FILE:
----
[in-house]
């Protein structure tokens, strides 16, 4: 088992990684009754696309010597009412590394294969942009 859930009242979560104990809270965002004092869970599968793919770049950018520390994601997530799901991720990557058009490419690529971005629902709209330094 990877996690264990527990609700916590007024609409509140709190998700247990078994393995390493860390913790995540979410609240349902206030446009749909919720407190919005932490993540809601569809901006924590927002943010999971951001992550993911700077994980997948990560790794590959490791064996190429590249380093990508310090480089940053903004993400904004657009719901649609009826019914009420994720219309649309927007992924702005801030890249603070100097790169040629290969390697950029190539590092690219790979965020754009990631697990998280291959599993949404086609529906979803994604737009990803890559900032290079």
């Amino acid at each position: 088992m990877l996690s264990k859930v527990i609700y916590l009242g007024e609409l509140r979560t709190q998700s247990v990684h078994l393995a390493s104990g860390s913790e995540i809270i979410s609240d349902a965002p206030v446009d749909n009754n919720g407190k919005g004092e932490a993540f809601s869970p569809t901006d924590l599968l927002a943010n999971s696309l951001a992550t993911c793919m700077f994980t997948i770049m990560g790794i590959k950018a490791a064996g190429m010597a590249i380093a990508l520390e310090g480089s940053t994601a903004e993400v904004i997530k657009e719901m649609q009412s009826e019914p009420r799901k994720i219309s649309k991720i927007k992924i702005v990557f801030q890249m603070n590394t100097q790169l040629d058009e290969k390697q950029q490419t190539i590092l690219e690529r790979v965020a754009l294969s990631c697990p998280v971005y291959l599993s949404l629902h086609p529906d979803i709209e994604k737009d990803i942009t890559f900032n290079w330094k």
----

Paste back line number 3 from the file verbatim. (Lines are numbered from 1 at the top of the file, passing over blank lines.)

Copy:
């Amino acid at each position: 088992m990877l996690s264990k859930v527990i609700y916590l009242g007024e609409l509140r979560t709190q998700s247990v990684h078994l393995a390493s104990g860390s913790e995540i809270i979410s609240d349902a965002p206030v446009d749909n009754n919720g407190k919005g004092e932490a993540f809601s869970p569809t901006d924590l599968l927002a943010n999971s696309l951001a992550t993911c793919m700077f994980t997948i770049m990560g790794i590959k950018a490791a064996g190429m010597a590249i380093a990508l520390e310090g480089s940053t994601a903004e993400v904004i997530k657009e719901m649609q009412s009826e019914p009420r799901k994720i219309s649309k991720i927007k992924i702005v990557f801030q890249m603070n590394t100097q790169l040629d058009e290969k390697q950029q490419t190539i590092l690219e690529r790979v965020a754009l294969s990631c697990p998280v971005y291959l599993s949404l629902h086609p529906d979803i709209e994604k737009d990803i942009t890559f900032n290079w330094k």